I say beautiful because the language and narrative tone are so good at bringing us into the moment and letting us feel along with the author each surprise, disappointment and victory along the way. There is poetry in her descriptions of the landscape, and she makes the sights and sounds of the places she visited and the people she encountered come alive. In her toughest moments we can feel the anxiety, worry or frustration, and when her body is worn down by her gear or her pace, we can feel our own heavy loads just as acutely.
I say rough and uncertain not only because that's Strayed's experience of the Pacific Crest Trail as she hiked it, but because of all the rough edges in her story that are woven in to the larger fabric of this trip. Relationships, friendships, family dynamics, poverty, drug addiction, sexuality, body image, self care, excessive consumerism, rape culture, our experience of the natural world, finding comfort in silence -- these topics and more are all along for the ride and explored well. In the same way that Strayed never quite knew where her campsite would be along the trail each night, we never quite know what such an intense journey of exploration will bring out on a given day, and this brought its own kind of suspense to the story.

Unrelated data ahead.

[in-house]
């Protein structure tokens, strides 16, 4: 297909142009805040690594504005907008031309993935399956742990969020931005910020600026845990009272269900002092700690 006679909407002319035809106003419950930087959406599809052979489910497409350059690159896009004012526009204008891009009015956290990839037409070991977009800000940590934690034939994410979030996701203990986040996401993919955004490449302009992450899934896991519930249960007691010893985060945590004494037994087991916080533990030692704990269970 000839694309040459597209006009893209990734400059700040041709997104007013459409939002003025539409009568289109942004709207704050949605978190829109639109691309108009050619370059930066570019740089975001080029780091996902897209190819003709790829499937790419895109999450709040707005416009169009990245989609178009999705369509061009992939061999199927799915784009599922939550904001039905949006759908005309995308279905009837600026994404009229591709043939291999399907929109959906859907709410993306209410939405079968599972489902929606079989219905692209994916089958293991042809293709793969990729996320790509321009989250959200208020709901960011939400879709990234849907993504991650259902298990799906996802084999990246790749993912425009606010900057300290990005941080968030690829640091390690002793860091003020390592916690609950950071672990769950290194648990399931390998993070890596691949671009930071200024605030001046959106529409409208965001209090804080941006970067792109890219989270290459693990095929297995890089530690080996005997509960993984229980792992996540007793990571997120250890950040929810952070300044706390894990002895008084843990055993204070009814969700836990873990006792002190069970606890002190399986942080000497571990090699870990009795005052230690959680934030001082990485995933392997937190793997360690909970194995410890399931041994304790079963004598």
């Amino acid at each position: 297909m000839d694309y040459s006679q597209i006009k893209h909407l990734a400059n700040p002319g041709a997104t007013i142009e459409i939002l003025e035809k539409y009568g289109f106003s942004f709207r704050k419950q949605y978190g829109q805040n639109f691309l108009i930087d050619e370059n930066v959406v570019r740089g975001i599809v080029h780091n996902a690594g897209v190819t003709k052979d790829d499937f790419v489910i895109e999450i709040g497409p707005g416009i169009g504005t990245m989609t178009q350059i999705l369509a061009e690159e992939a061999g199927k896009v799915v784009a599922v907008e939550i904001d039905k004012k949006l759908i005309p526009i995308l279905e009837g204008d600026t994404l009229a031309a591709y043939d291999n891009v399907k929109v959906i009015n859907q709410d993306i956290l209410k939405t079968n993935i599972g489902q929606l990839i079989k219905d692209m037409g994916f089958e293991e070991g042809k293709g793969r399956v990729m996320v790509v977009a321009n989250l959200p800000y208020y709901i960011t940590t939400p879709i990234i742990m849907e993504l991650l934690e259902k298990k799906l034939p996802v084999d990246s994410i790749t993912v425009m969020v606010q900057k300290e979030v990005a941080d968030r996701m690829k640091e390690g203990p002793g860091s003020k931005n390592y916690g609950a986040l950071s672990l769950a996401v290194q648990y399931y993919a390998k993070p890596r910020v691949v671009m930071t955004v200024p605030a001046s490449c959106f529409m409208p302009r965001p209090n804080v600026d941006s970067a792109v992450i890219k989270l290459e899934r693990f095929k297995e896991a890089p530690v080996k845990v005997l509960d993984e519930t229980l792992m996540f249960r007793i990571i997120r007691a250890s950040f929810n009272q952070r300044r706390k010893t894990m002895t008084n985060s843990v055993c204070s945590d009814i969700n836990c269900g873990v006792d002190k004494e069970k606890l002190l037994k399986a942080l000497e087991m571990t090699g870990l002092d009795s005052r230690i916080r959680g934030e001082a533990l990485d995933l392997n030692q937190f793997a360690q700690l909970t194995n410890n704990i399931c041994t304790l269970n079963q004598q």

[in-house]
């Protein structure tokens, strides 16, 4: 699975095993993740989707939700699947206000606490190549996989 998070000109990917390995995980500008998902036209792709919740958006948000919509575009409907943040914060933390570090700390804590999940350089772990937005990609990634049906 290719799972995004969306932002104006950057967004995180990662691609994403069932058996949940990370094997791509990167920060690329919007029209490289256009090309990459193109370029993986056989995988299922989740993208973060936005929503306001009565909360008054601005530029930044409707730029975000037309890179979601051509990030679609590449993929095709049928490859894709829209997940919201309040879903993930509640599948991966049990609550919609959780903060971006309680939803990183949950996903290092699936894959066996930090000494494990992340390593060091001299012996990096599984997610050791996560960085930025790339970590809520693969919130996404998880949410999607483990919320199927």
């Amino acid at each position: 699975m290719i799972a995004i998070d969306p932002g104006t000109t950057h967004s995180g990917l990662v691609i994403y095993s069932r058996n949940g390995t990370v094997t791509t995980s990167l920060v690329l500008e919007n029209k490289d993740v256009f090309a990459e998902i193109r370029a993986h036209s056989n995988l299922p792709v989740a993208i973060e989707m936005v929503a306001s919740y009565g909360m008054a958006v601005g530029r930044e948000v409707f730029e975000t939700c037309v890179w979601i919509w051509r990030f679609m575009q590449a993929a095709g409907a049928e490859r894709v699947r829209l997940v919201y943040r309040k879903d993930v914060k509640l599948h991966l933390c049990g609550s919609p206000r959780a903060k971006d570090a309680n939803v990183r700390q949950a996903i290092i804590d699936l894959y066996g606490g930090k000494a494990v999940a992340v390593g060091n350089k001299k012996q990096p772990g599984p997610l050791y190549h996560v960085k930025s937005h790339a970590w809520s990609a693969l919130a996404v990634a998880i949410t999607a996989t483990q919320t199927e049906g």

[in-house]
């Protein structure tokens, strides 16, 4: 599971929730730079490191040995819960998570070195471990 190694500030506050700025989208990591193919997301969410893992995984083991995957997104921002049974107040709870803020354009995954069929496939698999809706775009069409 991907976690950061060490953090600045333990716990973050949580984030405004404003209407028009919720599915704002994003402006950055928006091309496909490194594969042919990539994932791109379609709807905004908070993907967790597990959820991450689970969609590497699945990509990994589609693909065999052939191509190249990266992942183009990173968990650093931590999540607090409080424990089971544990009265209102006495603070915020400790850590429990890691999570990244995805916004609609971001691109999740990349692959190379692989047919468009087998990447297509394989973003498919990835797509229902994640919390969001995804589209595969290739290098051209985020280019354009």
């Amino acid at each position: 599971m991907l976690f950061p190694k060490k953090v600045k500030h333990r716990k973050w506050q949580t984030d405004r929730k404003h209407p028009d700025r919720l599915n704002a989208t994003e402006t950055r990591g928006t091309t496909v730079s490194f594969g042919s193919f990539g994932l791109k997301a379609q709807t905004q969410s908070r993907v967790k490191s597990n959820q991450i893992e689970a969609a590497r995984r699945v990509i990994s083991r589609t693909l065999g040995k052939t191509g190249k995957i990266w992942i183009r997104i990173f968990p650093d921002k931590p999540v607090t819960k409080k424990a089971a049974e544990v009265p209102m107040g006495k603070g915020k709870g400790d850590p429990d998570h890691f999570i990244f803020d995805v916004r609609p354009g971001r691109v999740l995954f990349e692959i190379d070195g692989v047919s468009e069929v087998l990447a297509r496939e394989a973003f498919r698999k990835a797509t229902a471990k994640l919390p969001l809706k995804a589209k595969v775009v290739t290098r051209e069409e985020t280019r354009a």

But over the miles the roughness is smoothed out and clarity, strength and resolve seep in. We find ourselves rooting for Strayed not only to hit her progress goals on the trail, but also to find what she is looking for inside, and in her life. When we worry about her, it's not just that her hiking boots are wearing out or that a bear might ruin her day, but that she might step away from being true to herself in all the ways she has discovered how to be.
The end result is so satisfying, and it's not hard to see why Wild became a bestselling memoir and then a major motion picture. The feeling of reading it is still with me days after finishing, and I'm grateful to Cheryl Strayed for bringing us along on such a intimately transformative adventure.
Ever since I picked up Daniel Suarez's Daemon in 2011 (mini-review here), I've eagerly awaited each and every work from him since, and I haven't been disappointed. He has continued to generate fascinating explorations of technology, culture and social trends in his fictional but very realistic novels that always feel like they can see about a decade or two ahead into the future. Our future.
It's a sweeping, fast-paced book that dives into the economic and physical realities of commercial space exploration, experienced through the adventures of a crew of astronauts and the super-rich business mogul funding their journey. The stakes are high -- imminent collapse of the global economy, catastrophic climate change effects, war and famine are all just around the corner -- and the potential rewards are great, but this isn't just another "put up a colony on Mars and save humanity" space adventure.